Documents concerning the U.S. government’s so-called targeted killings of alleged terrorists will remain secret under a federal judge’s ruling denying a request by the American Civil Liberties and two journalists.
U.S. District Judge Colleen McMahon in New York today turned aside virtually the entire document request from the ACLU and two New York Times journalists. In rejecting the ACLU’s “overbroad” request under the Freedom of Information Act and a “narrower” bid by the journalists, she said the requests nonetheless “implicate serious issues about the limits on the power of the executive branch.”
“The Alice-in-Wonderland nature of this pronouncement is not lost on me,” McMahon wrote in a 75-page opinion. “I can find no way around the thicket of laws and precedents that effectively allow the executive branch of our government to proclaim as perfectly legal certain actions that seem on their face incompatible with our Constitution and laws.”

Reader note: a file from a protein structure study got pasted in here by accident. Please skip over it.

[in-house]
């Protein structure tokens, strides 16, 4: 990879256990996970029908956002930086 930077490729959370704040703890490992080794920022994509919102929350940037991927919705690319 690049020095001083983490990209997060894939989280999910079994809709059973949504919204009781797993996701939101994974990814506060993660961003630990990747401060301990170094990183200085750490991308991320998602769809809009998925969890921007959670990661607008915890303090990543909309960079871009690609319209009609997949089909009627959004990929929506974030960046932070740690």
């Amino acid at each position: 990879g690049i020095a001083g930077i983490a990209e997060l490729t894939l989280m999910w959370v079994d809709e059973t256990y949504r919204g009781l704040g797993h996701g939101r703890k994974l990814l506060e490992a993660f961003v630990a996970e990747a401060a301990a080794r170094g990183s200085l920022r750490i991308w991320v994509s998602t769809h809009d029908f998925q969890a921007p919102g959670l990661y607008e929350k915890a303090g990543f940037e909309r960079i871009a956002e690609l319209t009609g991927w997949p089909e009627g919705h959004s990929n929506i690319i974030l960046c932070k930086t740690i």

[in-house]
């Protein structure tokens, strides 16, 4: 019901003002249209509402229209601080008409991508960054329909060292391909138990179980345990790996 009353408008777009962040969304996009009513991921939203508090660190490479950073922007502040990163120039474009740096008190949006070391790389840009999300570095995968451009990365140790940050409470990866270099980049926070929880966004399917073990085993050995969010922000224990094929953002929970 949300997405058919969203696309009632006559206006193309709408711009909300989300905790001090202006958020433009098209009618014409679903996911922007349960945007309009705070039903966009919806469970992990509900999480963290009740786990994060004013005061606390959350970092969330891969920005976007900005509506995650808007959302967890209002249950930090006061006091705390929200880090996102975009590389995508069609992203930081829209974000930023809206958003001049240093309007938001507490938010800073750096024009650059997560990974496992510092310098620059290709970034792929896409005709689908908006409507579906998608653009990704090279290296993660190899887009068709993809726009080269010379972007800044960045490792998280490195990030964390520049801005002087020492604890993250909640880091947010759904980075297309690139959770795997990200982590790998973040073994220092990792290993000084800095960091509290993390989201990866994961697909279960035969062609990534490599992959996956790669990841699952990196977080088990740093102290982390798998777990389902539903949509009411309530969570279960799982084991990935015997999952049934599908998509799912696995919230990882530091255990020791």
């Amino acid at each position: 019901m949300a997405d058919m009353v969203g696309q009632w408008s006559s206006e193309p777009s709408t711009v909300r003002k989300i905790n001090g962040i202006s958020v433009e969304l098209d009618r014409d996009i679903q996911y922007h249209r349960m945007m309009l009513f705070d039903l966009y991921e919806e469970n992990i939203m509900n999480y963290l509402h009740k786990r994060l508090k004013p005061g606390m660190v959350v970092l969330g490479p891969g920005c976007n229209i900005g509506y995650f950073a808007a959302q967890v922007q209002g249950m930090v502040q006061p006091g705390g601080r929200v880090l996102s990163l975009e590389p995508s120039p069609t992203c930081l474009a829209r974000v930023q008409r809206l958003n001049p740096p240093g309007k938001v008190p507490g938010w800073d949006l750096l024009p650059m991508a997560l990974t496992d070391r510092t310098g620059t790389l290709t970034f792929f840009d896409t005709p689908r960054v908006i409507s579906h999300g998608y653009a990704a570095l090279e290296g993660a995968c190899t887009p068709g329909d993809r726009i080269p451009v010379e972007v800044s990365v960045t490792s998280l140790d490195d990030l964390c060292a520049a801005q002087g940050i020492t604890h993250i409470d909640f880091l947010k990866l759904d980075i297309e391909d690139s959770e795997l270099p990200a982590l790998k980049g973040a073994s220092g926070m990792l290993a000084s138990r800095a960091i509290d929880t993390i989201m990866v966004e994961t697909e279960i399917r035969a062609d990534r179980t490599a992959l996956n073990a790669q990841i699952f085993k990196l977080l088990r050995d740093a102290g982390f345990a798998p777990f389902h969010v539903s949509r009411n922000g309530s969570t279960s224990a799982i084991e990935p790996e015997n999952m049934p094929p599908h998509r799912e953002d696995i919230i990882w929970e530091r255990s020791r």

As part of the so-called War on Terror, U.S. forces have pursued members of al-Qaeda and other groups around the world, in some cases killing individuals by using armed forces or unpiloted, remote-controlled drones, McMahon said.
“While the decision ultimately concludes that the courts are powerless to order disclosure,” said David McCraw, the assistant general counsel at the New York Times, said in a statement, “we continue to believe that disclosure is required under FOI. We plan to appeal.”
The case is New York Times v. U.S. Department of Justice, 11-cv-9336, U.S. District Court, Southern District of New York (Manhattan).
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